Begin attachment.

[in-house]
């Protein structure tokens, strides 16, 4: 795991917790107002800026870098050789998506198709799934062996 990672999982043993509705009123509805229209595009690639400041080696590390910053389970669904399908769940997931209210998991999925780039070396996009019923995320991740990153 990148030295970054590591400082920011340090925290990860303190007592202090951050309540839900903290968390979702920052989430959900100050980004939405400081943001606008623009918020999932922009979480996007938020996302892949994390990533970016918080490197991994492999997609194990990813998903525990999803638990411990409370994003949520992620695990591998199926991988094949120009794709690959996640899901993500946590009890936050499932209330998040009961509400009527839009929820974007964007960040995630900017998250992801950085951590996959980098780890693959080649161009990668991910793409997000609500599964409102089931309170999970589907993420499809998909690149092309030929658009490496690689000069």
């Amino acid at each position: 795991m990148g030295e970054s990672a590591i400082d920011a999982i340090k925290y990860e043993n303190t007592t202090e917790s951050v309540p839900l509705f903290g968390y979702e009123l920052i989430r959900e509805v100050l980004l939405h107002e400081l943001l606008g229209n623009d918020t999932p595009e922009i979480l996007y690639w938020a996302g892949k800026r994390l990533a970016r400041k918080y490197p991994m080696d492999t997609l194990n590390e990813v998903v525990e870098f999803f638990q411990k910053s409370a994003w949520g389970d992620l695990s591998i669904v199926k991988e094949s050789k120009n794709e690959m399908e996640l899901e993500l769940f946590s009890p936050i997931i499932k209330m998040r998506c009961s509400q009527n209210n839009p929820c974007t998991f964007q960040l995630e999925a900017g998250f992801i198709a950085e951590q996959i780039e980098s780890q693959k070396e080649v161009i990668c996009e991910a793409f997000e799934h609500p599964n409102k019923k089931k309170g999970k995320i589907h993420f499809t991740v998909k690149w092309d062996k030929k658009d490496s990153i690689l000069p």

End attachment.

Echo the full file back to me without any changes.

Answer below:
[in-house]
């Protein structure tokens, strides 16, 4: 795991917790107002800026870098050789998506198709799934062996 990672999982043993509705009123509805229209595009690639400041080696590390910053389970669904399908769940997931209210998991999925780039070396996009019923995320991740990153 990148030295970054590591400082920011340090925290990860303190007592202090951050309540839900903290968390979702920052989430959900100050980004939405400081943001606008623009918020999932922009979480996007938020996302892949994390990533970016918080490197991994492999997609194990990813998903525990999803638990411990409370994003949520992620695990591998199926991988094949120009794709690959996640899901993500946590009890936050499932209330998040009961509400009527839009929820974007964007960040995630900017998250992801950085951590996959980098780890693959080649161009990668991910793409997000609500599964409102089931309170999970589907993420499809998909690149092309030929658009490496690689000069």
């Amino acid at each position: 795991m990148g030295e970054s990672a590591i400082d920011a999982i340090k925290y990860e043993n303190t007592t202090e917790s951050v309540p839900l509705f903290g968390y979702e009123l920052i989430r959900e509805v100050l980004l939405h107002e400081l943001l606008g229209n623009d918020t999932p595009e922009i979480l996007y690639w938020a996302g892949k800026r994390l990533a970016r400041k918080y490197p991994m080696d492999t997609l194990n590390e990813v998903v525990e870098f999803f638990q411990k910053s409370a994003w949520g389970d992620l695990s591998i669904v199926k991988e094949s050789k120009n794709e690959m399908e996640l899901e993500l769940f946590s009890p936050i997931i499932k209330m998040r998506c009961s509400q009527n209210n839009p929820c974007t998991f964007q960040l995630e999925a900017g998250f992801i198709a950085e951590q996959i780039e980098s780890q693959k070396e080649v161009i990668c996009e991910a793409f997000e799934h609500p599964n409102k019923k089931k309170g999970k995320i589907h993420f499809t991740v998909k690149w092309d062996k030929k658009d490496s990153i690689l000069p």